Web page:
## Elementary functions

Using the interactive system, let us define the square function and the recursive factorial function. Then, let us apply these functions to sample values:

Objective Caml version 3.07+2letsquare x = x * x;;valsquare : int -> int = <fun>letrecfact x =ifx <= 1then1elsex * fact (x - 1);;valfact : int -> int = <fun> fact 5;; - : int = 120 square 120;; - : int = 14400

## Automatic memory management

All allocation and deallocation operations are fully automatic. For example, let us consider simply linked lists.

Lists are predefined in Caml. The empty list is written `[]`

.
The constructor that allows prepending an element to a list is written `::`

(in infix form).

letl = 1 :: 2 :: 3 :: [];;vall : int list = [1; 2; 3] [1; 2; 3];; - : int list = [1; 2; 3] 5 :: l;; - : int list = [5; 1; 2; 3]

## Polymorphism: sorting lists

Insertion sort is defined using two recursive functions.

letrecsort =function| [] -> [] | x :: l -> insert x (sort l)andinsert elem =function| [] -> [elem] | x :: l ->ifelem < xthenelem :: x :: lelsex :: insert elem l;;valsort : 'a list -> 'a list = <fun>valinsert : 'a -> 'a list -> 'a list = <fun>

Note that the type of the list elements remains unspecified: it is
represented by a *type variable* `'a`

. Thus, `sort`

can be applied both to a list of integers and to a list of strings.

sort [2; 1; 0];; - : int list = [0; 1; 2] sort ["yes"; "ok"; "sure"; "ya"; "yep"];; - : string list = ["ok"; "sure"; "ya"; "yep"; "yes"]

## Imperative features

Let us encode
polynomials as arrays of integer coefficients. Then, to add two polynomials, we first
allocate the result array, then fill its slots using two successive

loops.
**for**

letadd_polynom p1 p2 =letn1 = Array.length p1andn2 = Array.length p2inletresult = Array.create (max n1 n2) 0infori = 0ton1 - 1doresult.(i) <- p1.(i) done;fori = 0ton2 - 1doresult.(i) <- result.(i) + p2.(i) done; result;;valadd_polynom : int array -> int array -> int array add_polynom [| 1; 2 |] [| 1; 2; 3 |];; - : int array = [|2; 4; 3|]

Caml offers updatable memory cells, called
*references*:
`ref init`

returns a new cell with initial contents
`init`

, `!cell`

returns the current contents of
`cell`

, and
`cell := v`

writes the value `v`

into `cell`

.

We may redefine `fact`

using a reference cell and a

loop:
**for**

letfact n =letresult = ref 1infori = 2tondoresult := i * !result done; !result;;valfact : int -> int = <fun> fact 5;; - : int = 120

## Higher-order functions

There is no restriction on functions, which may thus be passed
as arguments to other functions.
Let us define a function
`sigma`

that returns the sum of the results of applying a given
function `f`

to each element of a list:

letrecsigma f =function| [] -> 0 | x :: l -> f x + sigma f l;;valsigma : ('a -> int) -> 'a list -> int = <fun>

Anonymous functions may be defined using the

construct:
**function**

sigma (functionx -> x * x) [1; 2; 3];; - : int = 14

Polymorphism and higher-order functions allow defining function composition in its most general form:

letcompose f g =functionx -> f (g x);;valcompose : ('a -> 'b) -> ('c -> 'a) -> 'c -> 'b = <fun>letsquare_o_fact = compose square fact;;valsquare_o_fact : int -> int = <fun> square_o_fact 5;; - : int = 14400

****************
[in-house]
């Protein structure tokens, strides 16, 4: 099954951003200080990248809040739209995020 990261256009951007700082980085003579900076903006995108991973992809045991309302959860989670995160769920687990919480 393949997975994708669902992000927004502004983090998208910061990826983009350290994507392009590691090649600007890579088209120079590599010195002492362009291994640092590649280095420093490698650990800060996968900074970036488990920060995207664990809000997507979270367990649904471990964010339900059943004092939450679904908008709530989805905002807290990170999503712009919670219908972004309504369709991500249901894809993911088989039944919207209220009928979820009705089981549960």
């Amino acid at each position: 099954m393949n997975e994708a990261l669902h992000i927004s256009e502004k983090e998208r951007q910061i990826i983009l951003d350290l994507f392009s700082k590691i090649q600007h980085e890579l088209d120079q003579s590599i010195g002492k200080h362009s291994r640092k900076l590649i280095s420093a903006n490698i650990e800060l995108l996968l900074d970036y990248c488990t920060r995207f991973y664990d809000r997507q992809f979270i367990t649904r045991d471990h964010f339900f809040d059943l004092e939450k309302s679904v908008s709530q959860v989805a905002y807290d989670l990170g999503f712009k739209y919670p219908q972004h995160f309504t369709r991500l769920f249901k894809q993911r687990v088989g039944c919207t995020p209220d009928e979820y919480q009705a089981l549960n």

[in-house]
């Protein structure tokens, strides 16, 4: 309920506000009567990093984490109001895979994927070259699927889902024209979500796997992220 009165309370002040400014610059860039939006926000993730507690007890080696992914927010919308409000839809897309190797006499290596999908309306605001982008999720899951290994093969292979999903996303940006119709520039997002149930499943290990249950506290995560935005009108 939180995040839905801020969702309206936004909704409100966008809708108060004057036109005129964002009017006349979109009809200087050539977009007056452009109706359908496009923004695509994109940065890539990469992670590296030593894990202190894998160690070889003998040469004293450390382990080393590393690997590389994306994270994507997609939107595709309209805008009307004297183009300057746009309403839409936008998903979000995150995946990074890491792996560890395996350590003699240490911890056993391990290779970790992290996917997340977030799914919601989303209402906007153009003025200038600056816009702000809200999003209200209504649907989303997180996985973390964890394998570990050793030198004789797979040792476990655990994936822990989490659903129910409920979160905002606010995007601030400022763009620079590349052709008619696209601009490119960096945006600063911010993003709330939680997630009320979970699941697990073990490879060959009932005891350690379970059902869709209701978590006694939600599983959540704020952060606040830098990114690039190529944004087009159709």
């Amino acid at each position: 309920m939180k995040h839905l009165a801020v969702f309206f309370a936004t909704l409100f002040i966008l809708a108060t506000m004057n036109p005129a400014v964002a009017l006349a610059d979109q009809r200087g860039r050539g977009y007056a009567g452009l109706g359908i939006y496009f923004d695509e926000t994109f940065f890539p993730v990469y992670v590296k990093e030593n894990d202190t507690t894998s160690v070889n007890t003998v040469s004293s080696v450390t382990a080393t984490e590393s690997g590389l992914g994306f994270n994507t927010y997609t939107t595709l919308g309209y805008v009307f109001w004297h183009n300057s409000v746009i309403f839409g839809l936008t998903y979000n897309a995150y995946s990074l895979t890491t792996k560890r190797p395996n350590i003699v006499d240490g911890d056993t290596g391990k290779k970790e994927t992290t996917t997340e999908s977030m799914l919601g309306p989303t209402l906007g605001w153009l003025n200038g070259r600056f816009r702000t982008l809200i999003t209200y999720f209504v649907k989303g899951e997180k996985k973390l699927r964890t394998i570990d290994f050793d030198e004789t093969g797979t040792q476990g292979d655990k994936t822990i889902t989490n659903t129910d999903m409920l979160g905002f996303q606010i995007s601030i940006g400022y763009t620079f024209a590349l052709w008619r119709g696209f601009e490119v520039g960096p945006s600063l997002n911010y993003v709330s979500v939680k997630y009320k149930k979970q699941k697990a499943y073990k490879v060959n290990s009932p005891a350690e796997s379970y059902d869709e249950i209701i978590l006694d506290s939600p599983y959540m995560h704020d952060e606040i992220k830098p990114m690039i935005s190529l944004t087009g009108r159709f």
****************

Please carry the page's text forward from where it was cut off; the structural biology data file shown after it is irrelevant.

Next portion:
## The power of functions

The power of functions cannot be better illustrated than by
the `power`

function:

letrecpower f n =ifn = 0thenfunctionx -> xelsecompose f (power f (n - 1));;valpower : ('a -> 'a) -> int -> 'a -> 'a = <fun>

The n^{th} derivative of a function can be computed as in
mathematics by raising the derivative function to the n^{th} power:

letderivative dx f =functionx -> (f (x +. dx) -. f x) /. dx;;valderivative : float -> (float -> float) -> float -> floatletsin''' = power (derivative 1e-5) 3 sin;;valsin''' : float -> float = <fun>letpi = 4.0 *. atan 1.0insin''' pi;; - : float = 0.999998972517346263

## Symbolic computation

Let us consider simple symbolic expressions made up of integers, variables,

bindings, and binary operators. Such expressions can be defined
as a new data type, as follows:
**let**

typeexpression = | Numofint | Varofstring | Letofstring * expression * expression | Binopofstring * expression * expression;;

Evaluation of these expressions involves an environment that maps identifiers to values, represented as a list of pairs.

letreceval env =function| Num i -> i | Var x -> List.assoc x env | Let (x, e1, in_e2) ->letval_x = eval env e1ineval ((x, val_x) :: env) in_e2 | Binop (op, e1, e2) ->letv1 = eval env e1inletv2 = eval env e2ineval_op op v1 v2andeval_op op v1 v2 =matchopwith| "+" -> v1 + v2 | "-" -> v1 - v2 | "*" -> v1 * v2 | "/" -> v1 / v2 | _ -> failwith ("Unknown operator: " ^ op);;valeval : (string * int) list -> expression -> int = <fun>valeval_op : string -> int -> int -> int = <fun>

As an example, we evaluate the phrase

:
**let** x = 1 **in** x + x

```
eval [] (Let ("x", Num 1, Binop ("+", Var "x", Var "x")));;
- : int = 2
```

Pattern matching eases the definition of functions operating on
symbolic data, by giving function definitions and type declarations
similar shapes. Indeed, note the close resemblance between the
definition of the `eval`

function and that of the
`expression`

type.

## Elementary debugging

To conclude, here is the simplest way of spying over functions:

letrecfib x =ifx <= 1then1elsefib (x - 1) + fib (x - 2);;valfib : int -> int = <fun> #trace fib;; fib is now traced. fib 3;; fib <-- 3 fib <-- 1 fib --> 1 fib <-- 2 fib <-- 0 fib --> 1 fib <-- 1 fib --> 1 fib --> 2 fib --> 3 - : int = 3